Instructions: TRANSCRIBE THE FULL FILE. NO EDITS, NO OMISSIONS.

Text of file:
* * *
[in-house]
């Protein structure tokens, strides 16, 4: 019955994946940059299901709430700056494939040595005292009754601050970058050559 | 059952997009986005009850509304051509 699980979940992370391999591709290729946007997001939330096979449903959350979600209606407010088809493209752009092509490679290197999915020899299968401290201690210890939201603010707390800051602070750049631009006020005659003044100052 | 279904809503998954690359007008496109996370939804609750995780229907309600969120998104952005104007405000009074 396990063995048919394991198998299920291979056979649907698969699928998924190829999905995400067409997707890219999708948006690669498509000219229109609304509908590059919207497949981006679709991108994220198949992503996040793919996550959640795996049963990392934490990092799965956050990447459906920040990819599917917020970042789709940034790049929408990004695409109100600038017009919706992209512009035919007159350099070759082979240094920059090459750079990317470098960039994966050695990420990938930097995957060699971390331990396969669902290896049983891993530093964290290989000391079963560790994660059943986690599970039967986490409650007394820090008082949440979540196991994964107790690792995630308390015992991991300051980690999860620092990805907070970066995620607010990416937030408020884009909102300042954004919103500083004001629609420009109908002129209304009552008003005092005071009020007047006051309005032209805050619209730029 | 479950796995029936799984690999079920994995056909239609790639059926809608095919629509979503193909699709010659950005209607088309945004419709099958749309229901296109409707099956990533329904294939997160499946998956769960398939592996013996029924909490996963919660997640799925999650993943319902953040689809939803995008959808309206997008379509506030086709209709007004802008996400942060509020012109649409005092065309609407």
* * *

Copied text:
[in-house]
């Protein structure tokens, strides 16, 4: 019955994946940059299901709430700056494939040595005292009754601050970058050559 | 059952997009986005009850509304051509 699980979940992370391999591709290729946007997001939330096979449903959350979600209606407010088809493209752009092509490679290197999915020899299968401290201690210890939201603010707390800051602070750049631009006020005659003044100052 | 279904809503998954690359007008496109996370939804609750995780229907309600969120998104952005104007405000009074 396990063995048919394991198998299920291979056979649907698969699928998924190829999905995400067409997707890219999708948006690669498509000219229109609304509908590059919207497949981006679709991108994220198949992503996040793919996550959640795996049963990392934490990092799965956050990447459906920040990819599917917020970042789709940034790049929408990004695409109100600038017009919706992209512009035919007159350099070759082979240094920059090459750079990317470098960039994966050695990420990938930097995957060699971390331990396969669902290896049983891993530093964290290989000391079963560790994660059943986690599970039967986490409650007394820090008082949440979540196991994964107790690792995630308390015992991991300051980690999860620092990805907070970066995620607010990416937030408020884009909102300042954004919103500083004001629609420009109908002129209304009552008003005092005071009020007047006051309005032209805050619209730029 | 479950796995029936799984690999079920994995056909239609790639059926809608095919629509979503193909699709010659950005209607088309945004419709099958749309229901296109409707099956990533329904294939997160499946998956769960398939592996013996029924909490996963919660997640799925999650993943319902953040689809939803995008959808309206997008379509506030086709209709007004802008996400942060509020012109649409005092065309609407």